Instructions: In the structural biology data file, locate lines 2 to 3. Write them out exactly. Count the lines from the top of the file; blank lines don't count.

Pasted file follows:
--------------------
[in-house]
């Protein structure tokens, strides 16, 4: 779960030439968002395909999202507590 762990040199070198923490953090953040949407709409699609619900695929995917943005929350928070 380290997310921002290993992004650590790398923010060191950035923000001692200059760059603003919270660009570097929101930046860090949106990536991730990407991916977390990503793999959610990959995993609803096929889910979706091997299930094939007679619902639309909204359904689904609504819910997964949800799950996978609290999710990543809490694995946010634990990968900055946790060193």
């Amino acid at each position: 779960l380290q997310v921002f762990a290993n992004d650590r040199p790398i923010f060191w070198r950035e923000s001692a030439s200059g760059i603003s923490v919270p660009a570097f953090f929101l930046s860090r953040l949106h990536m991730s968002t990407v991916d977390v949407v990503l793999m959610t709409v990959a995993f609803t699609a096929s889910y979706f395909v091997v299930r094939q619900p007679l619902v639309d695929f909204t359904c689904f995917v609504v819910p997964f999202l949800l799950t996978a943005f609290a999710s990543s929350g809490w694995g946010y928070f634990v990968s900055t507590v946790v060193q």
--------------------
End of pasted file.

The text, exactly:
């Protein structure tokens, strides 16, 4: 779960030439968002395909999202507590 762990040199070198923490953090953040949407709409699609619900695929995917943005929350928070 380290997310921002290993992004650590790398923010060191950035923000001692200059760059603003919270660009570097929101930046860090949106990536991730990407991916977390990503793999959610990959995993609803096929889910979706091997299930094939007679619902639309909204359904689904609504819910997964949800799950996978609290999710990543809490694995946010634990990968900055946790060193």
């Amino acid at each position: 779960l380290q997310v921002f762990a290993n992004d650590r040199p790398i923010f060191w070198r950035e923000s001692a030439s200059g760059i603003s923490v919270p660009a570097f953090f929101l930046s860090r953040l949106h990536m991730s968002t990407v991916d977390v949407v990503l793999m959610t709409v990959a995993f609803t699609a096929s889910y979706f395909v091997v299930r094939q619900p007679l619902v639309d695929f909204t359904c689904f995917v609504v819910p997964f999202l949800l799950t996978a943005f609290a999710s990543s929350g809490w694995g946010y928070f634990v990968s900055t507590v946790v060193q």